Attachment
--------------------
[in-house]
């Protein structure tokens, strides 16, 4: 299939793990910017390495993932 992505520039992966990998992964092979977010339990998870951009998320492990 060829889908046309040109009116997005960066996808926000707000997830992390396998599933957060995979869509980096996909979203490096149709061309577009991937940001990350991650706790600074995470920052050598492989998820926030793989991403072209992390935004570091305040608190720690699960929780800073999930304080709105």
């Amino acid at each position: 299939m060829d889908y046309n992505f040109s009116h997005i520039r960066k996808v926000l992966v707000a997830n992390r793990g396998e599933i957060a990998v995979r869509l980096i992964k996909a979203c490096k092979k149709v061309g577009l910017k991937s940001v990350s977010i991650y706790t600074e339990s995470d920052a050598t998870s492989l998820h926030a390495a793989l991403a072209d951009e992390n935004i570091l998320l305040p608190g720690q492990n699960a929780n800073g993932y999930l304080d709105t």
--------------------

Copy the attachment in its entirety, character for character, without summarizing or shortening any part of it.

[in-house]
């Protein structure tokens, strides 16, 4: 299939793990910017390495993932 992505520039992966990998992964092979977010339990998870951009998320492990 060829889908046309040109009116997005960066996808926000707000997830992390396998599933957060995979869509980096996909979203490096149709061309577009991937940001990350991650706790600074995470920052050598492989998820926030793989991403072209992390935004570091305040608190720690699960929780800073999930304080709105």
């Amino acid at each position: 299939m060829d889908y046309n992505f040109s009116h997005i520039r960066k996808v926000l992966v707000a997830n992390r793990g396998e599933i957060a990998v995979r869509l980096i992964k996909a979203c490096k092979k149709v061309g577009l910017k991937s940001v990350s977010i991650y706790t600074e339990s995470d920052a050598t998870s492989l998820h926030a390495a793989l991403a072209d951009e992390n935004i570091l998320l305040p608190g720690q492990n699960a929780n800073g993932y999930l304080d709105t």